Clipping the Wings of an Intermediary

Clipping the Wings of an Intermediary


CategoryNews, Articles Author Geoffrey Brown Date

With there being signs of a trend towards appointment of intermediaries to assist claimants in personal injury litigation, and with intermediaries appearing intent on exercising control over counsels’ questioning of the claimant, the judgment of Farbey J in Morrow v Shrewsbury Rugby Club [2020] EWHC 379 may be seen as redressing the balance. Central features of the case were that there was a Claimant who suffered from anxiety but whose credibility was substantially in issue.

Prior to trial, the Designated Civil Judge had acceded to an application for appointment of an intermediary. The basis of the application was that the Claimant was suffering such anxiety that he needed an intermediary to assist him to understand the proceedings and give his best evidence. In a report placed before the Court the proposed intermediary envisaged that rules should be made in respect of counsels’ questions, such that, for example, no question was to include more than a set number of “information carrying words”, that she was to have a role in policing of the rules and that she would assist counsel in reformulating questions to be put to the Claimant. The DCJ, having decided an intermediary should be appointed, left it to the Trial Judge to hold a ground rules hearing at which the nature and scope of her role would be considered.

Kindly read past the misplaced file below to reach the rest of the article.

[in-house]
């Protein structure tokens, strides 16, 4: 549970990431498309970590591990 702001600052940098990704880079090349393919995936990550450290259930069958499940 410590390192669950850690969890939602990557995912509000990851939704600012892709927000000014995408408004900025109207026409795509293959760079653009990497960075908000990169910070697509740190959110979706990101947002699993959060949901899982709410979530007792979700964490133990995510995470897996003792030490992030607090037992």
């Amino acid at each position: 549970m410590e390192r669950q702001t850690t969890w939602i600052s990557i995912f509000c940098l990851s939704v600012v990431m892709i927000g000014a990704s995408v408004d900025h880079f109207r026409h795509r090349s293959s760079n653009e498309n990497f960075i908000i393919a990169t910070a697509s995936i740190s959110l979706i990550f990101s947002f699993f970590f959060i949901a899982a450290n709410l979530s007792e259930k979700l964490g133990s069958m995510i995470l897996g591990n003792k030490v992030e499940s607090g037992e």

Farbey J, in undertaking that task, effectively rejected the notion that rules should be imposed in relation to counsel’s questioning, the proposal that the intermediary should assist in formulating counsel’s question’s and the idea that the intermediary should act as an umpire. In that regard, she said: “In my view, it is not the role of an intermediary to take over the reins and make demands, or even requests, of counsel during the course of questioning”. She added that that would be “a dangerous course “.

The Judge was also unimpressed by the idea that the intermediary should assist the Court by monitoring the Claimant’s evidence to determine when he might be tiring and might need a break. That would effectively be usurping the function of the Court.

In the event, as the Judge said, the intermediary’s contribution to the proceedings proved to be “negligible”.

Geoffrey Brown was counsel for the Defendant, instructed by Philip Tracey of Plexus Law.


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